Jessup is the world's largest moot court competition, with participants from roughly 700 law schools in 100 countries and jurisdictions. The Competition is a simulation of a fictional dispute between countries before the International Court of Justice, the judicial organ of the United Nations. One team is allowed to participate from every eligible school. Teams prepare oral and written pleadings arguing both the applicant and respondent positions of the case.

The Philip C. Jessup International Law Moot Court Competition is an advocacy competition for law students. Teams of law students compete against one another through the presentation of oral and written pleadings to address timely issues of public international law in the context of a hypothetical legal dispute between nations. The Compromis is the springboard for the Jessup Competition. Written by leading scholars of international law, the Compromis is a compilation of agreed upon facts about the dispute that is submitted for adjudication to the International Court of Justice (ICJ), the primary judicial organ of the United Nations. After the Compromis is released, students begin researching and preparing arguments for both sides of the dispute, drafting and editing written pleadings, called “memorials,” and practicing oral presentations. Each team prepares two written memorials and two 45-minute oral presentations, one for each party to the dispute (the “Applicant” and the “Respondent”). Teams argue alternately as Applicant and Respondent against competing teams before a panel of judges, simulating a proceeding before the International Court of Justice.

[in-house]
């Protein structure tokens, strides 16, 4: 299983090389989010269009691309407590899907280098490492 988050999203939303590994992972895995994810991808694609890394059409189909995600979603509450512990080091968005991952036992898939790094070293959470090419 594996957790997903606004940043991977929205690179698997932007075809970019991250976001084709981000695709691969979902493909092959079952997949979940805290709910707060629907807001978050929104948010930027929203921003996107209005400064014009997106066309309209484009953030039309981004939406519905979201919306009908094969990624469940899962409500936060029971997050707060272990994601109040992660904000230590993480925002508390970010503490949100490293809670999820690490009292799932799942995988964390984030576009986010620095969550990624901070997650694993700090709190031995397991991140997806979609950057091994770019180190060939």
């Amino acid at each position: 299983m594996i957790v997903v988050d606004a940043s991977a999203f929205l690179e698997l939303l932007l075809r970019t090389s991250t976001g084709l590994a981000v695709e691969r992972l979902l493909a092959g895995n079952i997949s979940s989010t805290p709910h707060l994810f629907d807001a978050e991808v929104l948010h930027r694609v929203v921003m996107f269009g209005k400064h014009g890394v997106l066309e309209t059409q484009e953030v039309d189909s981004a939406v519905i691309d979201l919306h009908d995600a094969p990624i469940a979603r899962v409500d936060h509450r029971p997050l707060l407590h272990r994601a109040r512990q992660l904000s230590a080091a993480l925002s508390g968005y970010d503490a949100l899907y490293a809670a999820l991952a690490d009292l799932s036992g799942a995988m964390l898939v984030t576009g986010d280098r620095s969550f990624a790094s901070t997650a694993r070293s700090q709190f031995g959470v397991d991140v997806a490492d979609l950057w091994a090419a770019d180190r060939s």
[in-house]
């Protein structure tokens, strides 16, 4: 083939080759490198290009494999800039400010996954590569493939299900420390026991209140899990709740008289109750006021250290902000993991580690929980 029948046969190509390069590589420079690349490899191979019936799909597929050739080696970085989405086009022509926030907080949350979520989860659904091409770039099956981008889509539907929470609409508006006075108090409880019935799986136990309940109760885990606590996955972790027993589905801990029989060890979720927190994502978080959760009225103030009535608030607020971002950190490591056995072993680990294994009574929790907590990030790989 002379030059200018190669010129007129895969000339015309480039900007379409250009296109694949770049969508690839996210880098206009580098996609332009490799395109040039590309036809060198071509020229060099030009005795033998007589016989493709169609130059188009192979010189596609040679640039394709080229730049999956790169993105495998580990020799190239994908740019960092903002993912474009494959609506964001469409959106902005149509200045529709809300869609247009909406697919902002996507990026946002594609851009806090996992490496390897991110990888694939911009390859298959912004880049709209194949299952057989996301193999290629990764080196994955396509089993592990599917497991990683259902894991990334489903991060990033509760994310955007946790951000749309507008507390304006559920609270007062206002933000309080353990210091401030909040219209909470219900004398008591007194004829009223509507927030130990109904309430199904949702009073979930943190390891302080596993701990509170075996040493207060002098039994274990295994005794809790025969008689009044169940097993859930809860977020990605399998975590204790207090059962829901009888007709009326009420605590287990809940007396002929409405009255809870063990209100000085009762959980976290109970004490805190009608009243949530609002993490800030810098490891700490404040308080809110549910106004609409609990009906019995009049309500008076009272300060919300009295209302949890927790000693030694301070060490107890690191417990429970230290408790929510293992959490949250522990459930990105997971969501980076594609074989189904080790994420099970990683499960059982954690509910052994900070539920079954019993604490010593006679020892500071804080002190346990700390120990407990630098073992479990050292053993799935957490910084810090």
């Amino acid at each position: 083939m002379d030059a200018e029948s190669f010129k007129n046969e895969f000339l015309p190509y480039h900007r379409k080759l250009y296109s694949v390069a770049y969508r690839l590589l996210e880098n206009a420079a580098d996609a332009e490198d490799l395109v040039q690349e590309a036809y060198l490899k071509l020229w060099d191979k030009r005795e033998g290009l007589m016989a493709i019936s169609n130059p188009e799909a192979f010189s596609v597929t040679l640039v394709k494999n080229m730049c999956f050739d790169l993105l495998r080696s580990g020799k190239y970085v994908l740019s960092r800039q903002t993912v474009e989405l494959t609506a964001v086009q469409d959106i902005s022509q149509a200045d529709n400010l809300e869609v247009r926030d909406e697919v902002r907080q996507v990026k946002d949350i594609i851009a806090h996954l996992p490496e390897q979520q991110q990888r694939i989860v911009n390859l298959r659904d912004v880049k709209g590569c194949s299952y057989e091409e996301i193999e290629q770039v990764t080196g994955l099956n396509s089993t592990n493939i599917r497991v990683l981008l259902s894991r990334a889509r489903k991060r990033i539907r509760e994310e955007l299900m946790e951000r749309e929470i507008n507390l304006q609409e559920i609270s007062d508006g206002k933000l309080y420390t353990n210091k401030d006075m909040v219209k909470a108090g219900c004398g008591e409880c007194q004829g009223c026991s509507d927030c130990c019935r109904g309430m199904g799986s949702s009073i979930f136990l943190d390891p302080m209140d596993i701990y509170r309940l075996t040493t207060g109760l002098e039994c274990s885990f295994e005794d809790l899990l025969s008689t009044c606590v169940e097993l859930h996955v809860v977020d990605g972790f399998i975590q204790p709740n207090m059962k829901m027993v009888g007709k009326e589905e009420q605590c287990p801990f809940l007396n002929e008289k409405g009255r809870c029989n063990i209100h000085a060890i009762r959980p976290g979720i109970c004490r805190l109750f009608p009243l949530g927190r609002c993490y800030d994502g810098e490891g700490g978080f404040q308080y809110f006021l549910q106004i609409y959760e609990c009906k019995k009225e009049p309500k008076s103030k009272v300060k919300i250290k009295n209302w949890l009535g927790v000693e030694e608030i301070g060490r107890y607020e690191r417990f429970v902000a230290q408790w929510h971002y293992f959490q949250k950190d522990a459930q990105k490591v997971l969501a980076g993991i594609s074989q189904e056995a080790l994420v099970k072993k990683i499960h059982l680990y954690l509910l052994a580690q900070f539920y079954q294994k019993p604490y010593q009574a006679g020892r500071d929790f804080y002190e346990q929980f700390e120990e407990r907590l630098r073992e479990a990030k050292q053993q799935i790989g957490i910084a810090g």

The Jessup is one of those incredibly rare experiences that transcends law school and impacts your life for decades thereafter. It will undoubtedly provide you with the skills necessary to become a great lawyer, but it is the Jessup competition’s teaching of reason, civility, empathy, compromise and respect for others which will make you a better person and the world a better place.
- Mark Luz

Whether you are a student, lawyer, law firm or simply a friend of the Jessup, find out how you can get involved with the competition. Competitors, judges, volunteers, and sponsors are all an essential part of the success of the Jessup Competition.


Students pursuing a law degree or a degree related to international law at an eligible school may compete on behalf of that school so long as they are enrolled at least part-time and have not engaged in the practice of law after graduating from another law degree program.


The Jessup Competition is judged by an elite corps of volunteer attorneys. Judges are needed at all levels of the Competition (National and Global) to evaluate and score the written and oral pleadings of the competitors.


Each year, the Jessup National Rounds take place in more than 50 countries thanks to the hard work of our volunteer administrators. Administrators organize the rounds and communicate with the teams in their country.


The Jessup wouldn’t be possible without the generous support of our sponsors. Learn more about how your firm or organization can support the work of the Jessup to promote international law in 100 countries.

Jessup Frequently Asked Questions

Jessup 2025

All Rise Society

The All Rise Society, launched in late 2018, is an exclusive giving society for the most distinguished members of the Jessup community. These members form the backbone of the Jessup Competition, ensuring our continued ability to provide law students around the globe with the chance to connect with some of the world’s greatest legal minds, prepare them to enter the most competitive ranks of the legal profession, and nurture their commitment to the peaceful resolution of conflict through the rule of law. See below to view more information about the All Rise Society.

Jessup Awards

Each year, Jessup competitors vie for several awards in addition to the Jessup Cup awarded to the winners of the Jessup Global Rounds. Click below to learn more about these awards.

Jessup History

The Philip C. Jessup International Law Moot Court Competition has been held every year since 1960. Click below to learn more about previous editions of the Jessup.